10 Fun Facts About The Hex Ficton

Category: Cussin' In Tongues
Created on Friday, 28 September 2018 Written by Steve

The last few weeks have been busy, in part because I’ve got two cons coming up in the next three weeks. This weekend, I’ll be running games at #SalukiCon in Carbondale, Illinois. Two weeks later is Archon in Collinsville, Illinois, where Hex Games will be officially celebrating its 20th anniversary (more on that in two weeks). The rush to get everything ready for the cons meant I skipped last week’s blog, so I wanted to do something this week. Inspired by a super-secret project I’m working on (some of you may be able to guess what it is based on the rest of the post) and the “10 Things About The Herrick Agency” post a couple weeks ago, I decided to do a quick list of 10 fun facts about The Hex Ficton. As most of you know, that’s the world where Hobomancer, M-Force, Weird Times at Charles Fort High, and numerous other games published by Hex take place. We always talk about it being a weird place. This list provides some insight into how weird it is. 

  1. There are technically 51 states in the Hex Ficton’s version of America, but most people don’t count Middle Dakota because it occupies an unstable patch of reality and can never be trusted to exist at any given time. Some scholars speculate that there is either another “hidden” state or that the U.S. is destined to add another state in the future. The main “evidence” for this theory is that Walt Whitman’s “Song of Myself” contains 52 numbered sections. Proponents of the theory argue that since Whitman wrote the poem specifically to preserve the union from the machinations of British agents, he must have had some prophetic knowledge that the most perfect Union would contain 52 states. A few have also tried to draw a connection to the number of cards in a standard poker deck, but these theories are considerably less reasonable. 
  2. In the Hex Ficton, Kevin Bacon is a powerful demon. The lower a person’s Bacon Number, the harder it is for them to resist his mind control powers. This fact was instrumental in his decision to take a role in JFK. 
  3. There’s an animated statue of Bruce Willis from the movie In Country that travels along the river bottoms of the Ohio, Mississippi, Cumberland, and Tennessee rivers, mostly in western Kentucky and Tennessee. Occasionally it will surface to terrorize a town or city. Before the statue came to life, it stood in Paducah, Kentucky, near where parts of the movie were filmed. 
  4. The Hex Ficton is home to a gang of world-travelling, crime-fighting street racers who serve the obscure St. Kathleen, “Our Lady of Blessed Acceleration.” Members of “the family” and the cars they drive appear to be completely resistant to the generally accepted laws of physics and causality.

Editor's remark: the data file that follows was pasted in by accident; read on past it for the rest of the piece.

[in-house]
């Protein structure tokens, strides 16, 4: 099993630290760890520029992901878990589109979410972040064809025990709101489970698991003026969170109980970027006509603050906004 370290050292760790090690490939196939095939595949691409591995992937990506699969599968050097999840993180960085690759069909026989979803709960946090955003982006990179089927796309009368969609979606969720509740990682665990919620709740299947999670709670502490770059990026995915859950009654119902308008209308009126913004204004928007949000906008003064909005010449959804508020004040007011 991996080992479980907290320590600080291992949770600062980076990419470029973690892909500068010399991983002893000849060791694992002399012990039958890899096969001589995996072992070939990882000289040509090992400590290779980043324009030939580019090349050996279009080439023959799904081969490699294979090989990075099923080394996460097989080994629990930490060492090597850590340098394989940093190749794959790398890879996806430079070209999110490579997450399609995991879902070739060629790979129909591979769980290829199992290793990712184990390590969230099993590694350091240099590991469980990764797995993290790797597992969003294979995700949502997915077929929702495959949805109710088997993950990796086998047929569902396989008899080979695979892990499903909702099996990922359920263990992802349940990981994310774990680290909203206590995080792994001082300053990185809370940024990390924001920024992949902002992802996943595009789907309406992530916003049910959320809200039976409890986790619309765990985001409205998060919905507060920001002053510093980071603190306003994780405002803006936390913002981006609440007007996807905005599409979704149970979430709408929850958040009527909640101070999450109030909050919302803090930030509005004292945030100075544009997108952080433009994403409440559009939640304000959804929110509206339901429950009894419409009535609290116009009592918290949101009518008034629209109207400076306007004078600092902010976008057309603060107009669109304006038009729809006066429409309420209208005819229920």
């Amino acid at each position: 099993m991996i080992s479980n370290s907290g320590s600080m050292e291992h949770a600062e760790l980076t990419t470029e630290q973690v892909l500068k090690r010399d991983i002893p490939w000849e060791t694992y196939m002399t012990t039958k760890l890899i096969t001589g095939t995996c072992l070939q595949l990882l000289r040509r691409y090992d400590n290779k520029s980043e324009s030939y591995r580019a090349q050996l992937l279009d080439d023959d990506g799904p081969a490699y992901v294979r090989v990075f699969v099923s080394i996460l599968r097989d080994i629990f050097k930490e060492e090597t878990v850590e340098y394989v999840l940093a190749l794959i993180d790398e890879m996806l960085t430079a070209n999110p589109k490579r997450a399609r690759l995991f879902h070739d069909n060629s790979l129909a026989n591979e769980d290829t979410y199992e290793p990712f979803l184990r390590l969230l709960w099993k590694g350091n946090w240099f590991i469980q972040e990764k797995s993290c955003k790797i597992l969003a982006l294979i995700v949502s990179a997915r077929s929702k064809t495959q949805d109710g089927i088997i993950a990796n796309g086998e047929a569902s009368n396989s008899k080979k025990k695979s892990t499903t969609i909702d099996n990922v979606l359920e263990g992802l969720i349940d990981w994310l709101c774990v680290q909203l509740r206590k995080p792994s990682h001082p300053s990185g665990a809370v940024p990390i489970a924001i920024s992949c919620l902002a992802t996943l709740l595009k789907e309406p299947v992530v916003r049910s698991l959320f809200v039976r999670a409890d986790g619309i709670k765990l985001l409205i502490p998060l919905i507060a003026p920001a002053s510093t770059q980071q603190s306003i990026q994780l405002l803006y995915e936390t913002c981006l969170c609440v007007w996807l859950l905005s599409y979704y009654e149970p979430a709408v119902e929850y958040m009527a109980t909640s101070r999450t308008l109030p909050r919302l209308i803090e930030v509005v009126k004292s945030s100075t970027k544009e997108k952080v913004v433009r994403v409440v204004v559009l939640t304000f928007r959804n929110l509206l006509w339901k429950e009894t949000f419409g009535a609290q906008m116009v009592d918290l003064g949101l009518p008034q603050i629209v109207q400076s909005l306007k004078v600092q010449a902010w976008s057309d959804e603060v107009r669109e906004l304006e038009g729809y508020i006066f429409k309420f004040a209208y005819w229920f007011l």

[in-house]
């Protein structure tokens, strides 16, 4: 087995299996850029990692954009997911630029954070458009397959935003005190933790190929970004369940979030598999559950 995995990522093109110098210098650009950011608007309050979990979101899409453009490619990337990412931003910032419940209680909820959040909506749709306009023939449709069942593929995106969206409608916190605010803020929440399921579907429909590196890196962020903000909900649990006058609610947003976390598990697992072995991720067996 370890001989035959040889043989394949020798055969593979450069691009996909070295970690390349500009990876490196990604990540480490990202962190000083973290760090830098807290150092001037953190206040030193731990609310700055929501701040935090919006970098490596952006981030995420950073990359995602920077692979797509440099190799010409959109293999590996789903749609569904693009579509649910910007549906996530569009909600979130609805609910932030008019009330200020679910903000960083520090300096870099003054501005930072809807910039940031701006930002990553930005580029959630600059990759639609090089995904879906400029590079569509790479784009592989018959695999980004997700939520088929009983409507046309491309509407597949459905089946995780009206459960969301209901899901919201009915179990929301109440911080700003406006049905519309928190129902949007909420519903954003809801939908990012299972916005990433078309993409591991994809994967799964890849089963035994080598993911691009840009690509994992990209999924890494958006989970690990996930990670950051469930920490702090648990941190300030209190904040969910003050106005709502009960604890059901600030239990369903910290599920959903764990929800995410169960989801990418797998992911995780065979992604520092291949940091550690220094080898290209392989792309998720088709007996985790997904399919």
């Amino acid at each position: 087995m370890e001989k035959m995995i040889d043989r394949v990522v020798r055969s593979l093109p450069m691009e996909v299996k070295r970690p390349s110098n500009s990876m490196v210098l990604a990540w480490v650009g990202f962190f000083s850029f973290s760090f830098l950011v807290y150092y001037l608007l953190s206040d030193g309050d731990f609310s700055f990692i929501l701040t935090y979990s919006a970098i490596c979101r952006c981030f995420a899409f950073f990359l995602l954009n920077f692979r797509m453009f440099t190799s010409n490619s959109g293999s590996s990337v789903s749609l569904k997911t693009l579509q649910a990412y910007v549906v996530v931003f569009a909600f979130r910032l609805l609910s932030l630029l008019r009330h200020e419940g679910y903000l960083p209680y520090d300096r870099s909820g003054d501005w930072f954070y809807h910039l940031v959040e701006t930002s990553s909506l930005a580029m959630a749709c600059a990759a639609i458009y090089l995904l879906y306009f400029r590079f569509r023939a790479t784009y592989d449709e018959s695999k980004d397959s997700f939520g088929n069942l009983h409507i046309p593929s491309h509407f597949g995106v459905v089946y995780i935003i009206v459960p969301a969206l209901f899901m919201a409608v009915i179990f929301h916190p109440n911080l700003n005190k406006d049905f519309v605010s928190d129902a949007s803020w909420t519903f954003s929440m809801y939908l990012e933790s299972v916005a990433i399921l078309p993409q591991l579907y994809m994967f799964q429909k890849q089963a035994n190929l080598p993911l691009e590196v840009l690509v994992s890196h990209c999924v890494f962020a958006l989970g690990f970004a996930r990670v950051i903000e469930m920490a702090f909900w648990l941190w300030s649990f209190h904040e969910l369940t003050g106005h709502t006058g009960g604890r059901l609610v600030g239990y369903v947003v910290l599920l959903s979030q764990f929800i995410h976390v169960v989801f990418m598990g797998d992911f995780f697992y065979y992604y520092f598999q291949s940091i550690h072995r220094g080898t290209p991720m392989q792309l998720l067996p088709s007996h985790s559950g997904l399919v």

5. Discordians believe that Andy Kaufman was whisked away from our reality by Eris and taken to “a big farm where he can run around and be weird and eat all the cheese he wants.” Discordians with knowledge of the other dimensions connected to our own believe that this “farm” is Qerth. Some claim that Kaufman is being groomed to take over for The Old Man when he retires. 
  6. Martians and Venusians have existed on Earth since the early 20th Century, when secret agents for the two planets used our world as a staging ground in their ages-old war against one another. When the two civilizations were destroyed, those left on earth were stranded here. For years they hid their true nature, but both races went public in the late 1960s and those born here are now recognized as full American citizens. Despite the generations of bitter warfare between the two cultures, many younger Martians and Venusians now often see one another as allies in their struggle against human bigotry. 
  7. There’s a persistent rumor that legendary Old West bounty hunter Jake “Six-Gun” Sawyer is still alive, though comatose, in an undisclosed location. According to the stories, Sawyer bears the scars of the werewolf attack that supposedly killed him, but otherwise looks much the same as he does in the famous photograph that hangs in the study of General Grant’s estate. 
  8. It’s common knowledge that William Faulkner was a time traveler, but few know that after he died he was selected as the Assistant Conductor on The Platonic Ideal of A Train, which Jesus uses to travel between dimensions. He has already heard the “So that means you’re Jesus’s co-pilot?” line and has never found it amusing. 
  9. One day, Stardust the Super Wizard will tear the planet Venus in half. 
  10. Although costumed crime fighting and parahumans using their powers to fight evil has gone in and out of fashion over the decades, one American city has fully embraced the idea of costumed crime fighters with super-powers. Ultra City, Minnesota, is home to The Ultra Squad, costumed heroes who have protected the city from the forces of evil--particularly their nemesis, Dr. Malevolent--for nearly half a century.

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